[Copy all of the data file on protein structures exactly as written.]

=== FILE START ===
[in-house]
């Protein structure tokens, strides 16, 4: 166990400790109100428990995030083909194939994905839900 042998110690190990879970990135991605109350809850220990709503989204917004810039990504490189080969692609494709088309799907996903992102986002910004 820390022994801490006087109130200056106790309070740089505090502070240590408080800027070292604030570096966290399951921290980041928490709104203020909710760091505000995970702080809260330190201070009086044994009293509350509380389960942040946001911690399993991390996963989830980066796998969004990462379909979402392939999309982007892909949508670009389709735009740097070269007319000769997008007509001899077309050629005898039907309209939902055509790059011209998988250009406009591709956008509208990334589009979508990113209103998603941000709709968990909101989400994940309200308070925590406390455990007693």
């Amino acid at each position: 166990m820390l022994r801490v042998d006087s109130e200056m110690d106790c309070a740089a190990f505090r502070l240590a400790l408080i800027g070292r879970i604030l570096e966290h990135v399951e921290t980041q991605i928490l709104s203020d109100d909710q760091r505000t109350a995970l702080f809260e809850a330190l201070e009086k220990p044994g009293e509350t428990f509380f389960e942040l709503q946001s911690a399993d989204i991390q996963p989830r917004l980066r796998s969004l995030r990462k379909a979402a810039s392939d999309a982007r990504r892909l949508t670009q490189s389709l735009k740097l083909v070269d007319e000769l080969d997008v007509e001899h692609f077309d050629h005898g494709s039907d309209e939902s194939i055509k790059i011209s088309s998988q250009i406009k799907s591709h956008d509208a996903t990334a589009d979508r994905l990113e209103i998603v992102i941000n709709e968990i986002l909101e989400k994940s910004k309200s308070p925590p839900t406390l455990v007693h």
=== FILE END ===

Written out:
[in-house]
């Protein structure tokens, strides 16, 4: 166990400790109100428990995030083909194939994905839900 042998110690190990879970990135991605109350809850220990709503989204917004810039990504490189080969692609494709088309799907996903992102986002910004 820390022994801490006087109130200056106790309070740089505090502070240590408080800027070292604030570096966290399951921290980041928490709104203020909710760091505000995970702080809260330190201070009086044994009293509350509380389960942040946001911690399993991390996963989830980066796998969004990462379909979402392939999309982007892909949508670009389709735009740097070269007319000769997008007509001899077309050629005898039907309209939902055509790059011209998988250009406009591709956008509208990334589009979508990113209103998603941000709709968990909101989400994940309200308070925590406390455990007693």
């Amino acid at each position: 166990m820390l022994r801490v042998d006087s109130e200056m110690d106790c309070a740089a190990f505090r502070l240590a400790l408080i800027g070292r879970i604030l570096e966290h990135v399951e921290t980041q991605i928490l709104s203020d109100d909710q760091r505000t109350a995970l702080f809260e809850a330190l201070e009086k220990p044994g009293e509350t428990f509380f389960e942040l709503q946001s911690a399993d989204i991390q996963p989830r917004l980066r796998s969004l995030r990462k379909a979402a810039s392939d999309a982007r990504r892909l949508t670009q490189s389709l735009k740097l083909v070269d007319e000769l080969d997008v007509e001899h692609f077309d050629h005898g494709s039907d309209e939902s194939i055509k790059i011209s088309s998988q250009i406009k799907s591709h956008d509208a996903t990334a589009d979508r994905l990113e209103i998603v992102i941000n709709e968990i986002l909101e989400k994940s910004k309200s308070p925590p839900t406390l455990v007693h």